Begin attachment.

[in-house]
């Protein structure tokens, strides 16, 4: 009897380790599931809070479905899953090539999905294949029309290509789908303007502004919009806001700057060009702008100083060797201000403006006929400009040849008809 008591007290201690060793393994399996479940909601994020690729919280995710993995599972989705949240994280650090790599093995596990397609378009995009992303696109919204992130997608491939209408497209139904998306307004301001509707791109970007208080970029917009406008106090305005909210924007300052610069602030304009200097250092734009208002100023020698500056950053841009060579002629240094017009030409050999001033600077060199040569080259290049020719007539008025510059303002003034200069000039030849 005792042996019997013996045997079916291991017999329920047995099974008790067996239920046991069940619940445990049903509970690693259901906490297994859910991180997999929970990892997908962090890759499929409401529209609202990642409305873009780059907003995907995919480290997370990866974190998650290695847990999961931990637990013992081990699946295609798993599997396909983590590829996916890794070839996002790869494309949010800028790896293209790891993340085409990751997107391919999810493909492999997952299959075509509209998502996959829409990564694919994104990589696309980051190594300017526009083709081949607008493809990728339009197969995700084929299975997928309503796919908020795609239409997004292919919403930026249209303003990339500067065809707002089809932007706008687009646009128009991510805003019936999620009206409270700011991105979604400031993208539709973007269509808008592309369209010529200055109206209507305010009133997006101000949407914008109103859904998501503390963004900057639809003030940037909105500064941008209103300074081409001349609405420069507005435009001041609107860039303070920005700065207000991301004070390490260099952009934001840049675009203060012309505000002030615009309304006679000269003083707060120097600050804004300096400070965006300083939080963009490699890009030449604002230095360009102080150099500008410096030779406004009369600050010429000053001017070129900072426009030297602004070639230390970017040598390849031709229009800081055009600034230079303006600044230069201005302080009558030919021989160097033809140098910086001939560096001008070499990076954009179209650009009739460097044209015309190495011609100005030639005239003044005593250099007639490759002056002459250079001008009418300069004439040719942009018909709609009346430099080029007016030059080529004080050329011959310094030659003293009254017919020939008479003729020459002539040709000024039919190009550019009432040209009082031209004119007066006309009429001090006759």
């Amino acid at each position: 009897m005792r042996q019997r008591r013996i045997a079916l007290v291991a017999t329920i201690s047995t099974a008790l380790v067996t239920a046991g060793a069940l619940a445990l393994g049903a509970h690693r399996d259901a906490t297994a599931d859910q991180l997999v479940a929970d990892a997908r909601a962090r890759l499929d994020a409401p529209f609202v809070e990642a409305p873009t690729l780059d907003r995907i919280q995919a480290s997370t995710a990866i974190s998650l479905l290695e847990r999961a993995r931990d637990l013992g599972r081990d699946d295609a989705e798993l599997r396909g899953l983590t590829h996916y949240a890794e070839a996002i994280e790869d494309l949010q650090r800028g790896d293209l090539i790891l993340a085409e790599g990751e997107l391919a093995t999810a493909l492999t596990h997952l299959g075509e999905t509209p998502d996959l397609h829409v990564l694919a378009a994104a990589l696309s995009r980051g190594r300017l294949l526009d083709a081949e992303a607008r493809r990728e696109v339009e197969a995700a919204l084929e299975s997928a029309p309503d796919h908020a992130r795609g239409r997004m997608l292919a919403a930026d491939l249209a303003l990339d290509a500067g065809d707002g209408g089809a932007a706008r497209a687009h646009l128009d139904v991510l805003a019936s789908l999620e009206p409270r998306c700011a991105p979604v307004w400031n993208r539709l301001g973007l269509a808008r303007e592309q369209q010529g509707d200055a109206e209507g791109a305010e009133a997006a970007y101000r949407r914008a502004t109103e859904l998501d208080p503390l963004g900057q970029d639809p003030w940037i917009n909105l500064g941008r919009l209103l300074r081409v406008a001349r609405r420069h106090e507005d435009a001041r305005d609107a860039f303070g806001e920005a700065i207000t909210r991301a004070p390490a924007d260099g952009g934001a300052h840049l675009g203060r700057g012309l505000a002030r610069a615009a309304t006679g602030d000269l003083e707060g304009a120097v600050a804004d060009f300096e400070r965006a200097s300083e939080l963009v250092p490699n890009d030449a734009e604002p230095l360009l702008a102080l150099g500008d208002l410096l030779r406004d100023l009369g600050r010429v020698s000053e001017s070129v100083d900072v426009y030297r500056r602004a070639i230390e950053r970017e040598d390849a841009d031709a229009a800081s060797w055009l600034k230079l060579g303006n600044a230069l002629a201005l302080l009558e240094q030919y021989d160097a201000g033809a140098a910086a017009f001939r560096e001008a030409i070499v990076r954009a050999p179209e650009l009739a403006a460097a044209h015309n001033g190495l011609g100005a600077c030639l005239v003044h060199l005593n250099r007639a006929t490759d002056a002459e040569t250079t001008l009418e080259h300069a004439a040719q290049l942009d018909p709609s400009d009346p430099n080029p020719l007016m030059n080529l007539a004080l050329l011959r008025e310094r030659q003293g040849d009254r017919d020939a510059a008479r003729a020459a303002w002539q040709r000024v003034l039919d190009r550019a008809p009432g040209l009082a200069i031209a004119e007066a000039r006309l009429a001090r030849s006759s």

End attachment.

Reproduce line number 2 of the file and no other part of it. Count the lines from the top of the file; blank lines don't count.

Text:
């Protein structure tokens, strides 16, 4: 009897380790599931809070479905899953090539999905294949029309290509789908303007502004919009806001700057060009702008100083060797201000403006006929400009040849008809 008591007290201690060793393994399996479940909601994020690729919280995710993995599972989705949240994280650090790599093995596990397609378009995009992303696109919204992130997608491939209408497209139904998306307004301001509707791109970007208080970029917009406008106090305005909210924007300052610069602030304009200097250092734009208002100023020698500056950053841009060579002629240094017009030409050999001033600077060199040569080259290049020719007539008025510059303002003034200069000039030849 005792042996019997013996045997079916291991017999329920047995099974008790067996239920046991069940619940445990049903509970690693259901906490297994859910991180997999929970990892997908962090890759499929409401529209609202990642409305873009780059907003995907995919480290997370990866974190998650290695847990999961931990637990013992081990699946295609798993599997396909983590590829996916890794070839996002790869494309949010800028790896293209790891993340085409990751997107391919999810493909492999997952299959075509509209998502996959829409990564694919994104990589696309980051190594300017526009083709081949607008493809990728339009197969995700084929299975997928309503796919908020795609239409997004292919919403930026249209303003990339500067065809707002089809932007706008687009646009128009991510805003019936999620009206409270700011991105979604400031993208539709973007269509808008592309369209010529200055109206209507305010009133997006101000949407914008109103859904998501503390963004900057639809003030940037909105500064941008209103300074081409001349609405420069507005435009001041609107860039303070920005700065207000991301004070390490260099952009934001840049675009203060012309505000002030615009309304006679000269003083707060120097600050804004300096400070965006300083939080963009490699890009030449604002230095360009102080150099500008410096030779406004009369600050010429000053001017070129900072426009030297602004070639230390970017040598390849031709229009800081055009600034230079303006600044230069201005302080009558030919021989160097033809140098910086001939560096001008070499990076954009179209650009009739460097044209015309190495011609100005030639005239003044005593250099007639490759002056002459250079001008009418300069004439040719942009018909709609009346430099080029007016030059080529004080050329011959310094030659003293009254017919020939008479003729020459002539040709000024039919190009550019009432040209009082031209004119007066006309009429001090006759």